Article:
Another thing people do in in-person arguments to mess with your mind is to simply speak for so long that by the time they're done, you've forgotten what their original point was, and so you can't refute it. This leaves you with basically no options except to ask them to remind you. And that just makes it look like you're not really paying attention to your opponent's arguments, which of course casts a horrible light on you. It might be that I'm abnormally vulnerable to this since I clearly have difficulty holding a lot of abstract thought or information in my mind at once. Regardless, what I've started doing to try to counter it is start to speak between their sentences (if you don't have anything prepared you can try something like "Wait a minute" or "Can I speak?" to show you have a rebuttal to make), and if they don't let me interrupt, then at the end I point out what they've done: "How am I supposed to answer you if you won't let me speak?" or similar. If they go for "I'm letting you speak now", be ready with "I tried to speak earlier but you kept cutting me off. Why don't you go back through your arguments one at a time this time so I can actually answer them?"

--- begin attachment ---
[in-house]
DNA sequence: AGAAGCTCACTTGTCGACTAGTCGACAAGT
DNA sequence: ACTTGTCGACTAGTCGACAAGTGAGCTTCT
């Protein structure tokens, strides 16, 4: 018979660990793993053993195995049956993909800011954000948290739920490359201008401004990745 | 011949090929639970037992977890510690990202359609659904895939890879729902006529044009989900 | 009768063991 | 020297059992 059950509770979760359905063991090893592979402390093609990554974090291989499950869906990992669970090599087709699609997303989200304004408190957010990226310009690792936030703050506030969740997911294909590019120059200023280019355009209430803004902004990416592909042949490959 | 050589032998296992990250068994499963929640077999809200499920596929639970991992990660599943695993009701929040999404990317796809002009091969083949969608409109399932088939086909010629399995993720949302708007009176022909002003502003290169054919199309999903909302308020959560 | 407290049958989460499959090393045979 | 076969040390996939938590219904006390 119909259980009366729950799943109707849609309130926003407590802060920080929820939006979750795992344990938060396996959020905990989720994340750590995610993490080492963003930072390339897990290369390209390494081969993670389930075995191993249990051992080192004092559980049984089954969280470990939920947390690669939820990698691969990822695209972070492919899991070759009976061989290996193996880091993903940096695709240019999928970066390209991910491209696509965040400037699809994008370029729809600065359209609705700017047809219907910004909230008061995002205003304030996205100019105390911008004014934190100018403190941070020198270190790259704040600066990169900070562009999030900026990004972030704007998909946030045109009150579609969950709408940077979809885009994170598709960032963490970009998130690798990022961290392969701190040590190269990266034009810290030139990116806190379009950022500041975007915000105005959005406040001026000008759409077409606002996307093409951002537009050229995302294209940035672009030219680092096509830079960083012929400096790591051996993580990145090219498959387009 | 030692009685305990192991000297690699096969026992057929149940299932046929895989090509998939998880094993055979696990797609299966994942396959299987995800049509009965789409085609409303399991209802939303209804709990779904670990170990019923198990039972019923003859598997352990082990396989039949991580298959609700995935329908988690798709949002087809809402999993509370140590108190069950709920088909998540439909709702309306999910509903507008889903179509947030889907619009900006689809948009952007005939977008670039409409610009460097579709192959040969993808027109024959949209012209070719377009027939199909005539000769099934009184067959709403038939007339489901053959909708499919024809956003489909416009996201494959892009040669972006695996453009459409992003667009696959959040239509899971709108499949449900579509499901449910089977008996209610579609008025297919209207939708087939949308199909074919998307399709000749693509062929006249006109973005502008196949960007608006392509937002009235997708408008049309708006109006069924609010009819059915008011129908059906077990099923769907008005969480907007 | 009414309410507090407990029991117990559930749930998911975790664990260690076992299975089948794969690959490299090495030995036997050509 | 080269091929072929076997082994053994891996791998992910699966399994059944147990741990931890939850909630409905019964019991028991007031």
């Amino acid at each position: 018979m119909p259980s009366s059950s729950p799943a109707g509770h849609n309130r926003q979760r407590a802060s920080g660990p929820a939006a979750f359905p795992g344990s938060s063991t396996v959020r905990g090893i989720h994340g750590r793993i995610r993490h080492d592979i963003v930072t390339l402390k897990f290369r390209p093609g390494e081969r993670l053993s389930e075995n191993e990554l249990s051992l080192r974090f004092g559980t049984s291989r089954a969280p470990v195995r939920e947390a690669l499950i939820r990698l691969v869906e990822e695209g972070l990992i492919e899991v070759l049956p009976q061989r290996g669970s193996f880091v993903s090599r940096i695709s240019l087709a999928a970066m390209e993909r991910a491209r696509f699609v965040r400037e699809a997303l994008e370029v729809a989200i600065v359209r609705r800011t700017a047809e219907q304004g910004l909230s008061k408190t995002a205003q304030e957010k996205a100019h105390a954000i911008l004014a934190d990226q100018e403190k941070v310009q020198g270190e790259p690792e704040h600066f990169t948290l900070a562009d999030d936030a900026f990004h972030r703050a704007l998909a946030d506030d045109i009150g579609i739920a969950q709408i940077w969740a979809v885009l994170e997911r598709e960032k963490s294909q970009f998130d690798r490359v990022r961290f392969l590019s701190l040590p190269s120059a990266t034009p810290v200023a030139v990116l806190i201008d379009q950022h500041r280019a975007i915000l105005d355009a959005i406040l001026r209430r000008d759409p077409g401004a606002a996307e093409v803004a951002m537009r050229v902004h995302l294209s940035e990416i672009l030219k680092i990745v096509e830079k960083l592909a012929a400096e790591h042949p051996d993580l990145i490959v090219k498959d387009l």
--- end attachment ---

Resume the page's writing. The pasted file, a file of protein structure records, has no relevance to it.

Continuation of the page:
This is the practice of using words with no clearly defined meaning to prevent the opponent from answering your argument, because they can't figure out exactly what it is. This is separate from ideograph abuse, since these often aren't words with a polarized moral connotation. For example, someone criticizing a work of fiction might say, "the ending is inconsistent with the tone of the story." But to make a criticism like that validly you need to have a clear idea of what a "tone" even is in this context (which I'm sure most people don't - I don't).You'd think it should be easy to just ask for a clear definition and instantly counter this technique. But in practice people seem to almost never do that when faced with this. I've had great success countering it that way, so I guess some people are just really bad at finding the obvious way out of a trap.
Very popular in politics. Debaters often open with a statement like, "I believe violence is wrong" or "America has had a past of racism and slavery, and it's important that we demolish the last remains of that". A remark like this, since everyone can get behind it, charms the audience into being instinctively more receptive to your actual claim, which is yet to come. Obviously, there's a lot of overlap with ideograph abuse, but I don't think the two are the same.
As for how to counter this, there's not much you can do since they haven't really committed a fallacy or done anything necessarily dishonest, but you can at least emphasize when it's your turn to speak that you also don't support racism, or whatever the case may be.